Audric made it to the top of the hill and found Mathis right where he thought he’d be. He was a great, black wolf, shaped like a human with powerful forearms and hind legs. The loup-garou, while not precisely wolves, could still run on all fours, or take to their hind legs like humans. But that’s where the similarities typically ended. Their head was that of a wolf, their bodies covered with fur, their hands and feet ending in claws. Their eyes, however, were a different story. Mathis turned toward Audric, his blue eyes taking in the height of his boyfriend.
“You’ve done this to me,” Mathis said. His voice was deep, almost more growl than words. Who knew if the loup-garou was actually speaking a human tongue, or if one wolf could understand words in the snarls and snips typical of dogs? Whatever the case, Audric could understand what Mathis was saying.
“I told you not to go hunting,” Audric said. He neared Mathis, reaching out for him tentatively. When Mathis didn’t flinch away, Audric rested his hand on Mathis’ back. He turned to look down the logging trail to the glow of firelight in the town below. Puffs of white smoke drifted listlessly on the night air. Beneath them, there was a culture they would never be part of again.
“But how did you do this to me?” Mathis asked. “You didn’t scratch me, or bite me. How am I a werewolf?”
“You’re not,” Audric told him. “Loup-garou are different. The moment you saw my secret, saw me turn from wolf into a man, that’s when you changed.”
“And I’m like this . . . forever?” Mathis asked.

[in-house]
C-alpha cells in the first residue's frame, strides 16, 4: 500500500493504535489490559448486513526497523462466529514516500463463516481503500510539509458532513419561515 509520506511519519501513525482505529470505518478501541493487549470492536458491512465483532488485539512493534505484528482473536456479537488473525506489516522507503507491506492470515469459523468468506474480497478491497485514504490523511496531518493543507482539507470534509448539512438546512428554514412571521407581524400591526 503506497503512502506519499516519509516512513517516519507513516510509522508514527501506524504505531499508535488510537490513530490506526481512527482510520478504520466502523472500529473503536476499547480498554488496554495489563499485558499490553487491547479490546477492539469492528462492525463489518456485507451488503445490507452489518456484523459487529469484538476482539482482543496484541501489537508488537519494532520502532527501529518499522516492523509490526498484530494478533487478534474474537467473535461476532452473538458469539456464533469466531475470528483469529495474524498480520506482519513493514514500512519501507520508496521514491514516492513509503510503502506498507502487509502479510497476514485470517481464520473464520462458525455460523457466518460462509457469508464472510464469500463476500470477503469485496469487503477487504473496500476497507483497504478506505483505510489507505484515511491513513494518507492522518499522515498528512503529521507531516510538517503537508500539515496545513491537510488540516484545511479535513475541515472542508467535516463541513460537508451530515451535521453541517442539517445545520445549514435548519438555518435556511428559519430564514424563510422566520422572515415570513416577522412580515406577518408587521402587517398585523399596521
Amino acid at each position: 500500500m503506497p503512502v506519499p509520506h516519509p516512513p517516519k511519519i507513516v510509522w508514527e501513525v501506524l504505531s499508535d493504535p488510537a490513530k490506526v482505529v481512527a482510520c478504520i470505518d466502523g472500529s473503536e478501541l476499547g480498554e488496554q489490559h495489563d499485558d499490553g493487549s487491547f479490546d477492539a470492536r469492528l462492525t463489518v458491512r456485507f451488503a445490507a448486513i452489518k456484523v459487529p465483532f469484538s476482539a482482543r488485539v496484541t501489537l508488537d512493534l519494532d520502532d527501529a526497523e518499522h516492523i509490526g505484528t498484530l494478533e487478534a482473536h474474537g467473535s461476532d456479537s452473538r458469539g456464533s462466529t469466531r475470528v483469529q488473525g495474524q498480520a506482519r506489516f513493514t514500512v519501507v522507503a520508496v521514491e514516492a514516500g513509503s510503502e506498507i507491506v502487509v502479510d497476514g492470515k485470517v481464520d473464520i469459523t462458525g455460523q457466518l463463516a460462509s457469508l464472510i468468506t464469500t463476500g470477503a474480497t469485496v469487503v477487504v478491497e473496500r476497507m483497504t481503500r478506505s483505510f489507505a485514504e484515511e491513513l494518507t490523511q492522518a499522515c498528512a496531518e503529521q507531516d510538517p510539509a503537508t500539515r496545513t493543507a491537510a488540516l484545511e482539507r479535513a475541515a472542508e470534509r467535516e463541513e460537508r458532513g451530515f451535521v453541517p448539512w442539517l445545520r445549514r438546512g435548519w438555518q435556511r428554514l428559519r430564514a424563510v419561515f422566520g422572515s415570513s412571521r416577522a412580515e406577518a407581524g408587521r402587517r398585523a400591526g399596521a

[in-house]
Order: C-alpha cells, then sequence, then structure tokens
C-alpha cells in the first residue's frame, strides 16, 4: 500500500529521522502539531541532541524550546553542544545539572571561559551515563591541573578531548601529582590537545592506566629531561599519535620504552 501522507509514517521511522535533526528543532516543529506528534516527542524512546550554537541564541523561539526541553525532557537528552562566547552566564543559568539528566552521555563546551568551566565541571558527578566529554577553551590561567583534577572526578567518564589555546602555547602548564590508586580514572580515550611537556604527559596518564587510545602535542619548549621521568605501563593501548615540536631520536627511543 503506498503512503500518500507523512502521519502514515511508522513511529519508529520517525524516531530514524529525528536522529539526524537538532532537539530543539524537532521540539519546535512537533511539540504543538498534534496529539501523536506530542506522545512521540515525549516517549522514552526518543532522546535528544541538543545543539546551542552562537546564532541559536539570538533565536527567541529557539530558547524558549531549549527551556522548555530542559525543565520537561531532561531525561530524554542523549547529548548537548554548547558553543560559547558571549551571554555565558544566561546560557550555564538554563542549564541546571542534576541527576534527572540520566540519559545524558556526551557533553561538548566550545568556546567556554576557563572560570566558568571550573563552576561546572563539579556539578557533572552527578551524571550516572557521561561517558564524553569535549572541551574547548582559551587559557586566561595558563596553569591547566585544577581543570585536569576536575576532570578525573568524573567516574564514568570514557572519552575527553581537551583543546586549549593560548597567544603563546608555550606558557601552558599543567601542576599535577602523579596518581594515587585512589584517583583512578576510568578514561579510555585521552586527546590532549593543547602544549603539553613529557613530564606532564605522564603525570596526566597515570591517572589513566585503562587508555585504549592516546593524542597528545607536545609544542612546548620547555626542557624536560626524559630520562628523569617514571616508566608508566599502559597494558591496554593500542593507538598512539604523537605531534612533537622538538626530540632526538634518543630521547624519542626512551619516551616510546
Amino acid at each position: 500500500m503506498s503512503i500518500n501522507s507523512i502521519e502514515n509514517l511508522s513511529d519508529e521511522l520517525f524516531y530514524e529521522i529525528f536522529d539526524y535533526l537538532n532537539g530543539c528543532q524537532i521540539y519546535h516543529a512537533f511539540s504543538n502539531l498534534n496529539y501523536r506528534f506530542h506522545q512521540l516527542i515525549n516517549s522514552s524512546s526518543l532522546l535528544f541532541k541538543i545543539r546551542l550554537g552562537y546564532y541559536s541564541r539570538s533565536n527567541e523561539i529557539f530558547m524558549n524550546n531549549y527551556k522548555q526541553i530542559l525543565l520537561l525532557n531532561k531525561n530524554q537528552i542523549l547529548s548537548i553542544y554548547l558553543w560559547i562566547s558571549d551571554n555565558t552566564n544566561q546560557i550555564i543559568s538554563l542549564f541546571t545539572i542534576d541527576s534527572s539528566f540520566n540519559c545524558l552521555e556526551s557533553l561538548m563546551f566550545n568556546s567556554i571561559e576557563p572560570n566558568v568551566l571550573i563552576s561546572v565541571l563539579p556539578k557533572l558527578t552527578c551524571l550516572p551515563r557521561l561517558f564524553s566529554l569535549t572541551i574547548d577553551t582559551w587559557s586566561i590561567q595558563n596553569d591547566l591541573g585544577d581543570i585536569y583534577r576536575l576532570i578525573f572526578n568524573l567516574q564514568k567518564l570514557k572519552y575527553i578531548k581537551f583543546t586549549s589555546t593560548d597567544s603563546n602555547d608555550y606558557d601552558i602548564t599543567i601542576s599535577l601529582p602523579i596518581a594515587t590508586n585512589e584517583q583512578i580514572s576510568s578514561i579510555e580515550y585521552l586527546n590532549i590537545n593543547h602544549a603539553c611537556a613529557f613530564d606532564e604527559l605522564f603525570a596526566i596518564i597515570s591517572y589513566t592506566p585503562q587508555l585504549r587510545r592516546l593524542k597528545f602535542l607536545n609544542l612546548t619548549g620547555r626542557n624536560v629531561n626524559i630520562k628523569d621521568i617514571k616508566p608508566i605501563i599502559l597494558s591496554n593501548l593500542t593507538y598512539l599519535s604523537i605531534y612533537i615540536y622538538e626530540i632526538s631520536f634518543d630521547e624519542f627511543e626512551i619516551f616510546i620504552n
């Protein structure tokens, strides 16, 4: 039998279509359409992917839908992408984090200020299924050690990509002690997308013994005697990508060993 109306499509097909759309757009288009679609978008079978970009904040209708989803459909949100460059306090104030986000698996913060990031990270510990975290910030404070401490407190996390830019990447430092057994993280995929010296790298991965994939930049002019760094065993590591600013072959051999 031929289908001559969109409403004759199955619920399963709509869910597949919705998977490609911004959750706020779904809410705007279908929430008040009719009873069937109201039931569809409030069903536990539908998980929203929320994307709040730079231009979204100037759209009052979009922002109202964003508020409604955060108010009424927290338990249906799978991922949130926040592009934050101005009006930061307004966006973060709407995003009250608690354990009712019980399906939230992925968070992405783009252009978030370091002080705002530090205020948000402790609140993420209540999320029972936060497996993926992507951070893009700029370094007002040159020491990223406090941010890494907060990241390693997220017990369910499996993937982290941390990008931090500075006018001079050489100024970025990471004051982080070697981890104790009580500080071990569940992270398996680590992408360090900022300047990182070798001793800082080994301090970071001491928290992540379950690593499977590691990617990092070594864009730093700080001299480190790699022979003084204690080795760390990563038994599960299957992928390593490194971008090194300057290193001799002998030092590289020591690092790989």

“No,” Audric said, shaking his head. “For a hundred days you will remain under the curse, after that, when you’ve mastered the wolf, you can change at will.”
“But I can never go back,” Mathis said. His eyes were trained on the village, and Audric knew what he felt. He’d remembered several hundred years before, staring down at his own village after the curse took him; seeing what he was leaving behind, what he’d never be part of again.
“No,” Audric told him. “At the end of your hundred days it would raise too many questions if you returned. They’d likely know what you were.”
“And then they’d all turn,” Mathis said, turning to Audric.
Audric shook his head. “Only if they’d seen you change, or you told them specifically.”
“Why did you never tell me?” Mathis asked.
“Because this would have happened to you,” Audric said. “I didn’t want to take that choice from you.”
“But it’s been taken from me,” Mathis said. There was no accusation in his words, and he didn’t pull away from Audric’s hand.
“And we live forever?” Mathis asked. “I have no fear of death and old age like I did when I was human.”
“We live for a very long time . . . I don’t know if it’s forever.”
“If we can’t go back, where will we go now?” Mathis asked. “Another town where they don’t know us?”
In the distance, there was a questioning howl. Mathis and Audric turned toward the howl that crept through the deeper parts of the forest.
“We go to the others,” Audric said. “To my clan . . . my pack.”
“And I will be one of you?” Mathis asked.
“Always,” Audric said. “You are family now.”
“Family,” Mathis said. He turned back to the town below. Mathis couldn’t remember his family. They’d left him as an orphan on the steps of the church. “I would like that.”
“Then come, meet them,” Audric said. He reached for Mathis’ paw and as he did his own pale hand transformed into a paw covered with soft white fur. Mathis took his offered paw, and together the white and black loup-garous rushed into the depths of the forest, answering the alpha’s call.